Everything we know of St. Teresa of Avila is about the Teresa who learned the lesson and applied it and who was teaching it. In fact, the idea of working on the virtues, in a perfect way, is explained by her in her pedagogical masterpiece: Way of Perfection where she prepares us for crossing the red line of the supernatural. The main lesson of her life is entrusted to this book. We have much to learn from it if understood well, and when many crucial aspects of the work of the Parish will become much more evident. (see this article on the Catechism of the Catholic Church and Pope John Paul II)

Do we have in the Gospels such a distinction between these two phases of Christian life, before Jesus’ Call and after it? The answer to his question is in the affirmative, for we have this distinction exists plus and the necessity of a first preparation that would allow us to hear Jesus’ Call and answer it.

An examination of some of these distinctions will prove helpful:

– God prepared his People to receive Him in Jesus in two ways: in a distant way, with Moses and the Prophets. In a more direct way, when He sent St. John the Baptist to preach a baptism of repentance and prepare the actual people of God present to receive Jesus. Many of Jesus’ Apostles, in fact, were disciples of John the Baptist. Preparation, however, is very important. Otherwise, if we are not prepared, all we can hope for is to deal directly with Jesus’ Call and ask for the “juicy bit” of Contemplation and deep spiritual life.

– When the rich young man (Matthew 19:16-30; Mark 10:17-31; Luke 18:18-30) asked Jesus how to obtain eternal life, Jesus did not start by saying: “come and follow me.” No. He started by directing the attention to God who is Good and asked the young man if he had followed Moses’ Commandments. It is only after having checked the moral maturity of the young man that He dared to go further and put forward the further necessary requirements: “one thing is lacking, go sell all your belongings and come and follow me.”

– If we go yet deeper into the Gospels we can consider the structure of St. John’s Gospel, set in the form of six steps of purification, in order to reach union with Christ in the contemplation of His Glory on the Cross. We may then see the two phases of Christian life at the junction between the third and the fourth signs, that is, between the healing of the paralytic and the multiplication of the loaves.

The Solid Foundations Course places itself at this junction between the two phases of Christian life, and more precisely rather at the beginning of the second phase where a person, like St. Antony, venturing into the “Desert”, abandoning everything for Jesus (by the will and not necessarily materially), needs a proper Spiritual Formation, to learn how to walk this new path, learn about what it consists, its stages, what is required to do in order to grow, etc. This fundamental Course lays the foundations of a powerful Christian life. Many consecrated persons have benefitted from it and would immensely benefit from it, as often, here and there, the initial formation lacks very important indications about the workings of the Grace of God. But not only consecrated persons, many lay persons also feel Jesus’ Call, and are eager to follow Jesus and to learn how to do so. It is a new territory for all of us, but the bimillennial wisdom of the Church, its experience and discernment are here to help us grow.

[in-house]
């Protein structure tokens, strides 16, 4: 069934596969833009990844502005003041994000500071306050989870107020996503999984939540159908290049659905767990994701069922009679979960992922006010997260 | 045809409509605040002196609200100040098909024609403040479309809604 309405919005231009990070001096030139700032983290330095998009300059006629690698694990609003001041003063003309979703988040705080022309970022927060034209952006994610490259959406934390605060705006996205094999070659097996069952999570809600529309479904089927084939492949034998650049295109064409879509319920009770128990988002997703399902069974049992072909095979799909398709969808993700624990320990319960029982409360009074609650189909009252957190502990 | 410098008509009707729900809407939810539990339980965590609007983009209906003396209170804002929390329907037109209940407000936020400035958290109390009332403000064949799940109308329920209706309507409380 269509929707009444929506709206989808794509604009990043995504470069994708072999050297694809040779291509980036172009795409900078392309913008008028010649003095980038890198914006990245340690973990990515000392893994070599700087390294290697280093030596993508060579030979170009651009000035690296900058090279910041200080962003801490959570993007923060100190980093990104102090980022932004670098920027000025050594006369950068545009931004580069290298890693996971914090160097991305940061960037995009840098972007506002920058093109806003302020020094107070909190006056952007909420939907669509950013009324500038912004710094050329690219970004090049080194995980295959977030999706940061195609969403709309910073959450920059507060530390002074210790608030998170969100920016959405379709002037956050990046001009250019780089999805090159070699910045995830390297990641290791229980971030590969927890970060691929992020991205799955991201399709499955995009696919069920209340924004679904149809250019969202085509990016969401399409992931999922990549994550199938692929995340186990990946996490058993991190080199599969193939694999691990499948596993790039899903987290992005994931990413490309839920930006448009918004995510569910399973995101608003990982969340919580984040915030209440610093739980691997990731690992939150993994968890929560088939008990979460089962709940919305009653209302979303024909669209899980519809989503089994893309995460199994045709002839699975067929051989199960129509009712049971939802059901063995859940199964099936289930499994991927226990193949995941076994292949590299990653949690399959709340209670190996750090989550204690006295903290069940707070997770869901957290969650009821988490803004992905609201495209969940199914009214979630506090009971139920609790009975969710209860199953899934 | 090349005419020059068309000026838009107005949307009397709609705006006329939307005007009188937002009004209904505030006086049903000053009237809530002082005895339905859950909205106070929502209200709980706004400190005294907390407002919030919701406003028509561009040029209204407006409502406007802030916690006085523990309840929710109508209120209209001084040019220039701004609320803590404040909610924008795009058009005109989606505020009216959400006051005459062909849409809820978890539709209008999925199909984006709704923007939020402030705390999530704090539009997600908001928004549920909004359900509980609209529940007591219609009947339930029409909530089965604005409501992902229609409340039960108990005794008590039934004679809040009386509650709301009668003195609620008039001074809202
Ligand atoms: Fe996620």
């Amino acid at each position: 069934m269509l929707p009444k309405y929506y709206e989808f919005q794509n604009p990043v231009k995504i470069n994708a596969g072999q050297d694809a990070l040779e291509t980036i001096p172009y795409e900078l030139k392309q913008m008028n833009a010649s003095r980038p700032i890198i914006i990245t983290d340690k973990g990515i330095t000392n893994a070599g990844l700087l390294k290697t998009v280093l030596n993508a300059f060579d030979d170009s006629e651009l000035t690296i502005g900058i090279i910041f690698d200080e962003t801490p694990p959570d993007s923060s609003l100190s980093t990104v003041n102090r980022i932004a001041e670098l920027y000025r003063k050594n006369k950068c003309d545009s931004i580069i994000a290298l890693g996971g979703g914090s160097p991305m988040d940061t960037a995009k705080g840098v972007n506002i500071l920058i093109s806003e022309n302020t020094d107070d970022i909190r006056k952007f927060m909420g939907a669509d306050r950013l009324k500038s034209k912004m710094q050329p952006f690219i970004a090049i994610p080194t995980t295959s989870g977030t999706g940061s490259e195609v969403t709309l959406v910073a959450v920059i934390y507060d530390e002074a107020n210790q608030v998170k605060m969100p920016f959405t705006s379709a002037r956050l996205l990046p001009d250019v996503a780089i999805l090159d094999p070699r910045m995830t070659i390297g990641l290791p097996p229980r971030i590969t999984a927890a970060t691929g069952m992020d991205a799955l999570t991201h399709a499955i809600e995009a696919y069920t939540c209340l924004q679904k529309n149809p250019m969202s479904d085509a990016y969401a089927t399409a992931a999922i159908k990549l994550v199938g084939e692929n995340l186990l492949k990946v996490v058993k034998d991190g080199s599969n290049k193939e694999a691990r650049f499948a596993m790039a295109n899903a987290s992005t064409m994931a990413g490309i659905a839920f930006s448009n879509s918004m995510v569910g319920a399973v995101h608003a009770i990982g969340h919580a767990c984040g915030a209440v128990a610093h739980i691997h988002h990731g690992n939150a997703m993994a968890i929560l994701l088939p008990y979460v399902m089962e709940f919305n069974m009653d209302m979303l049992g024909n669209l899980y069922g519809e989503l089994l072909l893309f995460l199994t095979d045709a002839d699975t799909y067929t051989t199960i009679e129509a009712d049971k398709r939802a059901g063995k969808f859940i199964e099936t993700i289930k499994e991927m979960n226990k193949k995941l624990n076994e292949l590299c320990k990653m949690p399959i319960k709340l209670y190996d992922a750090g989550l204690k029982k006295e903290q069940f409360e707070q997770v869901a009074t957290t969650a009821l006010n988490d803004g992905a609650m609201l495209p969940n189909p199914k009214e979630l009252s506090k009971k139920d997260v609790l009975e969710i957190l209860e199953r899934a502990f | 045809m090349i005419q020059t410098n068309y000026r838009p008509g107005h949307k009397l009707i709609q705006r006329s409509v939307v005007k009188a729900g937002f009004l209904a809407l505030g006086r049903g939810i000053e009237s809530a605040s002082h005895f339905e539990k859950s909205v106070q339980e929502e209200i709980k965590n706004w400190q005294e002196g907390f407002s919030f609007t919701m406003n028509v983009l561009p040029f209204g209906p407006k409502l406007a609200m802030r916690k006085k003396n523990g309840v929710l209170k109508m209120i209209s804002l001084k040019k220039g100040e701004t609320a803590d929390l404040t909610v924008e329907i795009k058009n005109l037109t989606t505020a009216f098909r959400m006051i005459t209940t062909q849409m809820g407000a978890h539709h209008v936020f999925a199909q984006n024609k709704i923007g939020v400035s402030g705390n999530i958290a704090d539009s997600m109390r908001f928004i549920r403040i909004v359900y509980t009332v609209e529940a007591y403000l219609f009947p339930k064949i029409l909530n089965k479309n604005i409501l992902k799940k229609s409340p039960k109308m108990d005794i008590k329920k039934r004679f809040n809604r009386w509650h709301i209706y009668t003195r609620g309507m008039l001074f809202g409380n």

Please click here to see the Syllabus of the Solid Foundations Course

Question: is it dangerous or misleading to give this solid teaching to some of the faithful who are curious or interested in it?

Answer: it is a difficult question. As we saw, St. Teresa did read about advanced ways of prayer like the Prayer of Recollection described by Francisco de Osuna. Did it help her? Indeed it did. Was it fully satisfactory? No, because she lacked important aspects of the formation that belonged to the previous stage, namely, she was never advised to work on the virtues. Was it dangerous for her? Not for her, but it could be dangerous for others, because people can illude themselves and live in a phantasmagorical “spiritual” world, be misled themselves and mislead others. How many times have I heard people saying that they love St. Teresa of Avila, and I always wonder what is the exact reason for this? Is it for the visions, the locutions or the consolations she received?

Spiritual Life requires serious and solid discernment. And skipping important stages or short-cutting them, could be dangerous. The Lord himself said: “Do not give dogs what is sacred; do not throw your pearls to pigs. If you do, they may trample them under their feet, and then turn and tear you to pieces.” (Mt 7:6)).

Let us also remember that prudence does not mean to ignore giving any spiritual teaching prior to hearing Jesus’ Call. That would be completely wrong. Let us remember that Baptismal Catechesis, or Adult Formation bear a spiritual teaching also. The explanation of the Our Father, for example, (a first level of explanation) is necessary. This is why traditionally the structure of any Catechesis or Adult Formation bears a degree of teaching in Spiritual Life. Please have a look at the fourth part of the Catechism of the Catholic Church. It is all dedicated to prayer and spiritual life. It is the beginning of the teaching of Spiritual Life. Of course, it cannot be compared with the teaching of the Solid Foundations Course, but it is absolutely necessary.

Objectively speaking, then, understanding exactly how the Grace of God works, what it expects from us and at all the stages, would really prevent us from losing twenty vital years or more of our spiritual life, as was so in the case of St. Teresa – to her everlasting sorrow.